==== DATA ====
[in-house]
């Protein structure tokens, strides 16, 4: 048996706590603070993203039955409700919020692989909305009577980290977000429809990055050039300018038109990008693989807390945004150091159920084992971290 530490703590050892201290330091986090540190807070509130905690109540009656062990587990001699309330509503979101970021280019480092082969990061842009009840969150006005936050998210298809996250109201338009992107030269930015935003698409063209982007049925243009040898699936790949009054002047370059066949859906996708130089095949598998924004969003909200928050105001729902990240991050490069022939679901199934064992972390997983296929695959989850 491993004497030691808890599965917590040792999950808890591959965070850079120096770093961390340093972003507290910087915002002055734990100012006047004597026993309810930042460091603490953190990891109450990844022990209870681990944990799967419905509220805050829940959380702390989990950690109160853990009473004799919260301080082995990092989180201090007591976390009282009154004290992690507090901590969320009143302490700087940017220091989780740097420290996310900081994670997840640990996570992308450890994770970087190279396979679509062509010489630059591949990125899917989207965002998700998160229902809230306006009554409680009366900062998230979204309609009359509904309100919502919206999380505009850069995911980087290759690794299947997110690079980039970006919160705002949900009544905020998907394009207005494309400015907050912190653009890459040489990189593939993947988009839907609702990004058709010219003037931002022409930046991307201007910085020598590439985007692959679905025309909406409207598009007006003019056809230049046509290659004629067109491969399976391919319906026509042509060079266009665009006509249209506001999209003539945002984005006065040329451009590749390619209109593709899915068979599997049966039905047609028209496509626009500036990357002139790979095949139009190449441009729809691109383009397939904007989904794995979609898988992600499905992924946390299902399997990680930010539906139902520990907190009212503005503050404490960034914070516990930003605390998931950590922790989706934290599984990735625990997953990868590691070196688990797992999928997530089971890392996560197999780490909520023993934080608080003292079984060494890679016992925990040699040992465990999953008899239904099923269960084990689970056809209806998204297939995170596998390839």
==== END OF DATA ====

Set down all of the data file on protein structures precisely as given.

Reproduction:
[in-house]
């Protein structure tokens, strides 16, 4: 048996706590603070993203039955409700919020692989909305009577980290977000429809990055050039300018038109990008693989807390945004150091159920084992971290 530490703590050892201290330091986090540190807070509130905690109540009656062990587990001699309330509503979101970021280019480092082969990061842009009840969150006005936050998210298809996250109201338009992107030269930015935003698409063209982007049925243009040898699936790949009054002047370059066949859906996708130089095949598998924004969003909200928050105001729902990240991050490069022939679901199934064992972390997983296929695959989850 491993004497030691808890599965917590040792999950808890591959965070850079120096770093961390340093972003507290910087915002002055734990100012006047004597026993309810930042460091603490953190990891109450990844022990209870681990944990799967419905509220805050829940959380702390989990950690109160853990009473004799919260301080082995990092989180201090007591976390009282009154004290992690507090901590969320009143302490700087940017220091989780740097420290996310900081994670997840640990996570992308450890994770970087190279396979679509062509010489630059591949990125899917989207965002998700998160229902809230306006009554409680009366900062998230979204309609009359509904309100919502919206999380505009850069995911980087290759690794299947997110690079980039970006919160705002949900009544905020998907394009207005494309400015907050912190653009890459040489990189593939993947988009839907609702990004058709010219003037931002022409930046991307201007910085020598590439985007692959679905025309909406409207598009007006003019056809230049046509290659004629067109491969399976391919319906026509042509060079266009665009006509249209506001999209003539945002984005006065040329451009590749390619209109593709899915068979599997049966039905047609028209496509626009500036990357002139790979095949139009190449441009729809691109383009397939904007989904794995979609898988992600499905992924946390299902399997990680930010539906139902520990907190009212503005503050404490960034914070516990930003605390998931950590922790989706934290599984990735625990997953990868590691070196688990797992999928997530089971890392996560197999780490909520023993934080608080003292079984060494890679016992925990040699040992465990999953008899239904099923269960084990689970056809209806998204297939995170596998390839």